For much of the 20th century the government has pursued global corporate interests and imperialism at the expense of social responsibility.  We have rested on the costly foundation of militarism and big stick diplomacy rather than ideals of liberty. Domestically, the US has emphasized individual responsibility for some while at the same time showering favors on an economic elite.  Without social responsibility, liberty and a level economic playing field, personal responsibility and freedom is a deception.

The United States has the most inequitable society in the industrialized world.  Americans work harder for less pay and less benefits than any of their contemporaries.  Our citizens are either lacking health care or at the mercy of insurance companies bereft of such emotion. In all social categories, from infant mortality to wages, to literacy, the United States lags behind the rest of the world.  We are choking on the bitter remnants of domestic neglect.

At the same time, the empire expands.  The US military budget is ten times that of our nearest competitor and greater than the defense spending of the next thirty national military budgets combined. The US military footprint can be seen on every continent and in every ocean.  Our military presence includes over 700 bases worldwide.  This contingency is not, as past leaders have emphasized, for the sake of defense.  The United States has not hesitated to use this presence, having engaged in over 250 military adventures since World War II.  It’s no wonder that when surveyed many nations see the United States as the most dangerous on earth.

Empire, however, is expensive, and Americans do not like to pay taxes. To maintain this posture the United States must borrow from other nations. Often, we borrow from the very nations we’ve designed our military to defend us against.  US treasury bonds are now in the coffers of the world’s most oppressive powers.  The very money that we borrow for the sake of fighting the so called war on terror is borrowed from states that fund terrorism.  We may be safe from military invasion, but not from economic invasion.

It should be clear that this posture is unsustainable. No culture has ever survived such mismanagement.  Rome invested heavily in its military and expanded its presence throughout the Mediterranean world.  It offered its citizens little more than bread and circuses.  It fell, and with it the keystone of the civilized world.  As is true for every empire, empires fall.   There’s no reason to assume that the United States will be the exception to this rule. We cannot continue to invest in a gluttonous military structure and a top heavy economic elite fattened on foreign funds while at the same time neglecting our citizens.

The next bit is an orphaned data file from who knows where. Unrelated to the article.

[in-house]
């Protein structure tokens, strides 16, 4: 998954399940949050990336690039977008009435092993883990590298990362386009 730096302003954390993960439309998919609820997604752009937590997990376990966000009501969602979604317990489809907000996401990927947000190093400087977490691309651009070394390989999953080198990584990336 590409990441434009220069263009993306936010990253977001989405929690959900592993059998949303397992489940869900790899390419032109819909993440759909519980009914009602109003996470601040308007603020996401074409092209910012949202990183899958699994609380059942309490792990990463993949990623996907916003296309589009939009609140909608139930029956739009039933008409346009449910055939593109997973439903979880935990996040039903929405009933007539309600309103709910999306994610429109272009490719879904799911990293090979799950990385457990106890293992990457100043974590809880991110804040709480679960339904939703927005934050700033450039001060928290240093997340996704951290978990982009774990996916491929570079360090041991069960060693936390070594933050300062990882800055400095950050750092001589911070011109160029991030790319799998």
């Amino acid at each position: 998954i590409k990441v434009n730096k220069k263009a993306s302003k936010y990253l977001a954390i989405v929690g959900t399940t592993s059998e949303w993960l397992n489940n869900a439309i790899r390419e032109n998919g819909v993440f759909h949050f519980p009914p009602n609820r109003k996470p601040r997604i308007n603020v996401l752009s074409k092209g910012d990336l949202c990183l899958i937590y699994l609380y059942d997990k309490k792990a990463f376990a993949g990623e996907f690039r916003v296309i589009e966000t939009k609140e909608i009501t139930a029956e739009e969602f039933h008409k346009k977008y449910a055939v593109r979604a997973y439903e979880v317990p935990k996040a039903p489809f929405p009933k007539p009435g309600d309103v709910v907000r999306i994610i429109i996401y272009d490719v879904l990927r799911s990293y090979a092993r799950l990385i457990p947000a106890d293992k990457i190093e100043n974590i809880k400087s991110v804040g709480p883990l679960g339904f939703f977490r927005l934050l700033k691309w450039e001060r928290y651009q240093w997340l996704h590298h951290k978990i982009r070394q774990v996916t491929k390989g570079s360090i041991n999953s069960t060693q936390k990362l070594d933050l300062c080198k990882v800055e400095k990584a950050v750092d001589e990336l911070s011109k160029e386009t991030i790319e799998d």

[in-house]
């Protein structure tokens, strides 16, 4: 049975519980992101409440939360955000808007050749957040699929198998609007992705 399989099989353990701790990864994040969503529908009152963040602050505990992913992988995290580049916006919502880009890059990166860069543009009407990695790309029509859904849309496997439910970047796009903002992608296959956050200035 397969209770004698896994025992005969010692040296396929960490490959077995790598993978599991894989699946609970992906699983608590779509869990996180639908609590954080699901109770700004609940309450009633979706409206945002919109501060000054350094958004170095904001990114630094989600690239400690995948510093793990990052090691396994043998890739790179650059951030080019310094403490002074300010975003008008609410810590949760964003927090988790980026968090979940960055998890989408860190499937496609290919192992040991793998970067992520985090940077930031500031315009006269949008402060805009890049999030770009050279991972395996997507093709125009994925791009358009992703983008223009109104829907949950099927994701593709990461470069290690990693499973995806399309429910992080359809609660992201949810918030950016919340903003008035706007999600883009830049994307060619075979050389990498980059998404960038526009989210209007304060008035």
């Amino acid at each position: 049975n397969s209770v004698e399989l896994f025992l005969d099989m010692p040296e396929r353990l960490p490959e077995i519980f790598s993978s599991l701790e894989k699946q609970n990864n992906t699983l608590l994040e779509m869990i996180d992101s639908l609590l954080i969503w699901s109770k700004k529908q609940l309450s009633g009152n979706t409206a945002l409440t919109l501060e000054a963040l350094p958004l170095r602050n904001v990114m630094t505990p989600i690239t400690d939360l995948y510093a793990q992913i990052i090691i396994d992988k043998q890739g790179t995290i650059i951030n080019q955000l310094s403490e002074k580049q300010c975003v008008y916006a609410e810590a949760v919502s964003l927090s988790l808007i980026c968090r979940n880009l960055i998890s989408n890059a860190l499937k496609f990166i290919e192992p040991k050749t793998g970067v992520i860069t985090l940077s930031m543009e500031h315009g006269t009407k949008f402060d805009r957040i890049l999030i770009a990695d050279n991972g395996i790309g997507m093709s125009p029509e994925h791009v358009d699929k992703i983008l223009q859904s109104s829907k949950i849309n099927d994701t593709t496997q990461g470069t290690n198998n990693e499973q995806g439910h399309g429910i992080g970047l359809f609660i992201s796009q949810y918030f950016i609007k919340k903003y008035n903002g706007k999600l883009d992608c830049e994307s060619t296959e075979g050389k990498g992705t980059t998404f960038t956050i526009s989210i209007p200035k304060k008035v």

More and more of our citizens understand the misdirection of your predecessors.  A majority voted for you because you represented a new and better direction. You inspired the faith that things can be better. This 53% had no reason to believe you; after all, they’ve heard such rhetoric before.  Americans were told that it was morning in America in the 80’s.  They believed it.  The morning, however, was not much better than the dismal day before. We were offered a thousand points of light, but they turned out to be dim and far away.  We were given a bridge to the twenty-first century, but the cost of construction was higher than we thought.

Now you are telling us that we “can.”  That’s great.  We know we can if given the opportunity and the right kind of leadership.  Our uncertainty at this tipping point in American history is what has us paralyzed.  The platitudes of politicians past have turned out to be ruinous. Real change must happen and it must happen now.  We “can,” but are you the president who will help us, or will you stand in our way like your predecessors?  Do you offer us profound rhetoric to secure your election or do you really believe in the principles that got you elected.

If you are a true believer you have support among a majority of the people.  Even those who did not vote for you are looking for change.  You’ll need our support because you will face institutional resistance to your plans. FDR was able to use his tremendous popularity to pressure recalcitrant institution into making much needed reforms.  You, Mr. President-elect, can follow this precedent to lead us away from corporatism, militarism and imperialism. With your vision you can stabilize the nation and resolve our uncertainty.

My son and daughter are coming up in a troubling world of war, terrorism, economic turmoil and cultural sterility. The only question on my mind is will they raise their children in a society that is free and just and prosperous? The last eight years have made me skeptical of their future.  Their future is now in your hands.


It is my hope that when my son sees your face, brown like his, on a poster in school he will look on it with pride.




Michael Andoscia

Editor/Writer: Agitate

The Journal of a Mad Sociologist